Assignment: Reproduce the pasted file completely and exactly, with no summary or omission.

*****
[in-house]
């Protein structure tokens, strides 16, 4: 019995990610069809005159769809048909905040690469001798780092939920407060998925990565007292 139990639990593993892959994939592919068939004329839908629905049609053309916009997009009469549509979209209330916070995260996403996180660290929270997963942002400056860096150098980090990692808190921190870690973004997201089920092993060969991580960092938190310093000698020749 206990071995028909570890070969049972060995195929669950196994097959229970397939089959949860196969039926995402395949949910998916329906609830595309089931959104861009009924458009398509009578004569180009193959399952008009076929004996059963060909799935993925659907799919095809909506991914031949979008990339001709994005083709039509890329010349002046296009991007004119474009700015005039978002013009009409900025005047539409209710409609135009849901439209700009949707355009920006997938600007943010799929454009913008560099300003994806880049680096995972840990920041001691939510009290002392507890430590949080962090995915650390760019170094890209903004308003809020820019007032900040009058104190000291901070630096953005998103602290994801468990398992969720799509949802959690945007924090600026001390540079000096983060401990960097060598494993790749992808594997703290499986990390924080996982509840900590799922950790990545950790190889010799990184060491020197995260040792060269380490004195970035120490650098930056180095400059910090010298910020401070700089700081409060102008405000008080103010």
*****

[in-house]
């Protein structure tokens, strides 16, 4: 019995990610069809005159769809048909905040690469001798780092939920407060998925990565007292 139990639990593993892959994939592919068939004329839908629905049609053309916009997009009469549509979209209330916070995260996403996180660290929270997963942002400056860096150098980090990692808190921190870690973004997201089920092993060969991580960092938190310093000698020749 206990071995028909570890070969049972060995195929669950196994097959229970397939089959949860196969039926995402395949949910998916329906609830595309089931959104861009009924458009398509009578004569180009193959399952008009076929004996059963060909799935993925659907799919095809909506991914031949979008990339001709994005083709039509890329010349002046296009991007004119474009700015005039978002013009009409900025005047539409209710409609135009849901439209700009949707355009920006997938600007943010799929454009913008560099300003994806880049680096995972840990920041001691939510009290002392507890430590949080962090995915650390760019170094890209903004308003809020820019007032900040009058104190000291901070630096953005998103602290994801468990398992969720799509949802959690945007924090600026001390540079000096983060401990960097060598494993790749992808594997703290499986990390924080996982509840900590799922950790990545950790190889010799990184060491020197995260040792060269380490004195970035120490650098930056180095400059910090010298910020401070700089700081409060102008405000008080103010």